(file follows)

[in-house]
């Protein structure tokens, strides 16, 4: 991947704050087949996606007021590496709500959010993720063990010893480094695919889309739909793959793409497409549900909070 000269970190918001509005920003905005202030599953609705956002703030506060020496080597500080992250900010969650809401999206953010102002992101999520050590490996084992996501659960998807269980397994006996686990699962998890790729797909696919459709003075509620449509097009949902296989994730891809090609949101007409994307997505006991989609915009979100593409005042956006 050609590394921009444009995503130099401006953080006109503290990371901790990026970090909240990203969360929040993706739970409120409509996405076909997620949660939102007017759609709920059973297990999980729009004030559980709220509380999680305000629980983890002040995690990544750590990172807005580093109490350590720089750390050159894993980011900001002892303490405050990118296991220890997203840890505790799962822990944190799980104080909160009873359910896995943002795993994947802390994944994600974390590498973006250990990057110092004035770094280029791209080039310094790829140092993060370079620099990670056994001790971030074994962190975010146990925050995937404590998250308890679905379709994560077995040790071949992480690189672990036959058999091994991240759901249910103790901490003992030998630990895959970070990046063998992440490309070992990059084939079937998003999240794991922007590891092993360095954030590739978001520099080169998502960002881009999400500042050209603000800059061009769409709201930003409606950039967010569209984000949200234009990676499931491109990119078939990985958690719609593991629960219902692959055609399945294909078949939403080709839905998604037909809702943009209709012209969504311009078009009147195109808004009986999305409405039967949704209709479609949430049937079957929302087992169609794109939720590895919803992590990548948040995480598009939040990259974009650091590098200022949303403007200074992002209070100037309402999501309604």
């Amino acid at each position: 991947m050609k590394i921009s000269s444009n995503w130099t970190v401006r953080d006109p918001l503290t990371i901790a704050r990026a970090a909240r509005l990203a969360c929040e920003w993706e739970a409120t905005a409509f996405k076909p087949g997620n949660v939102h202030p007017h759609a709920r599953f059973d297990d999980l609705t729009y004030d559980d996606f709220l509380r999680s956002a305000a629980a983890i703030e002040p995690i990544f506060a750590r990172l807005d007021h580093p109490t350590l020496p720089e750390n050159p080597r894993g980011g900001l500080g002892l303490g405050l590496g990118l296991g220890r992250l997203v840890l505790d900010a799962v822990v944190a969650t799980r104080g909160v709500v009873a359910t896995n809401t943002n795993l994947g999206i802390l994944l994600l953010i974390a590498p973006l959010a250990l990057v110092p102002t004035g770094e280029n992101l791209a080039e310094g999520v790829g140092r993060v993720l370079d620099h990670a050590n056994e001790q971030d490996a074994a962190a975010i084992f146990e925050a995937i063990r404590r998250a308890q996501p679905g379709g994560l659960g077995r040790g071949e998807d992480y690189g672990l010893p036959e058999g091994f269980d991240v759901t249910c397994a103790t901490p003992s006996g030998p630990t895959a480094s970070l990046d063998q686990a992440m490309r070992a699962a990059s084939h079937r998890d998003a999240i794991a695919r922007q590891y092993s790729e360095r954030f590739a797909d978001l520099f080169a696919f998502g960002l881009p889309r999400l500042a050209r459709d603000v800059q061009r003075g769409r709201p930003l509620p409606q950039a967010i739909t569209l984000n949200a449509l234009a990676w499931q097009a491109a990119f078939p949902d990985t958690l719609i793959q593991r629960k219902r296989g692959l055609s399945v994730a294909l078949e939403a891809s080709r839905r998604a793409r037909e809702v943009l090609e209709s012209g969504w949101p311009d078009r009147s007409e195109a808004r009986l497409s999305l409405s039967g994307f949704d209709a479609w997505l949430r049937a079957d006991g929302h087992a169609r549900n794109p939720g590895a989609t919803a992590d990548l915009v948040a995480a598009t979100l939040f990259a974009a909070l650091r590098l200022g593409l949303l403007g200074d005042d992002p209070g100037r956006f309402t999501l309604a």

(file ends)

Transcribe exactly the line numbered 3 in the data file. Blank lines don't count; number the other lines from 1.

């Amino acid at each position: 991947m050609k590394i921009s000269s444009n995503w130099t970190v401006r953080d006109p918001l503290t990371i901790a704050r990026a970090a909240r509005l990203a969360c929040e920003w993706e739970a409120t905005a409509f996405k076909p087949g997620n949660v939102h202030p007017h759609a709920r599953f059973d297990d999980l609705t729009y004030d559980d996606f709220l509380r999680s956002a305000a629980a983890i703030e002040p995690i990544f506060a750590r990172l807005d007021h580093p109490t350590l020496p720089e750390n050159p080597r894993g980011g900001l500080g002892l303490g405050l590496g990118l296991g220890r992250l997203v840890l505790d900010a799962v822990v944190a969650t799980r104080g909160v709500v009873a359910t896995n809401t943002n795993l994947g999206i802390l994944l994600l953010i974390a590498p973006l959010a250990l990057v110092p102002t004035g770094e280029n992101l791209a080039e310094g999520v790829g140092r993060v993720l370079d620099h990670a050590n056994e001790q971030d490996a074994a962190a975010i084992f146990e925050a995937i063990r404590r998250a308890q996501p679905g379709g994560l659960g077995r040790g071949e998807d992480y690189g672990l010893p036959e058999g091994f269980d991240v759901t249910c397994a103790t901490p003992s006996g030998p630990t895959a480094s970070l990046d063998q686990a992440m490309r070992a699962a990059s084939h079937r998890d998003a999240i794991a695919r922007q590891y092993s790729e360095r954030f590739a797909d978001l520099f080169a696919f998502g960002l881009p889309r999400l500042a050209r459709d603000v800059q061009r003075g769409r709201p930003l509620p409606q950039a967010i739909t569209l984000n949200a449509l234009a990676w499931q097009a491109a990119f078939p949902d990985t958690l719609i793959q593991r629960k219902r296989g692959l055609s399945v994730a294909l078949e939403a891809s080709r839905r998604a793409r037909e809702v943009l090609e209709s012209g969504w949101p311009d078009r009147s007409e195109a808004r009986l497409s999305l409405s039967g994307f949704d209709a479609w997505l949430r049937a079957d006991g929302h087992a169609r549900n794109p939720g590895a989609t919803a992590d990548l915009v948040a995480a598009t979100l939040f990259a974009a909070l650091r590098l200022g593409l949303l403007g200074d005042d992002p209070g100037r956006f309402t999501l309604a």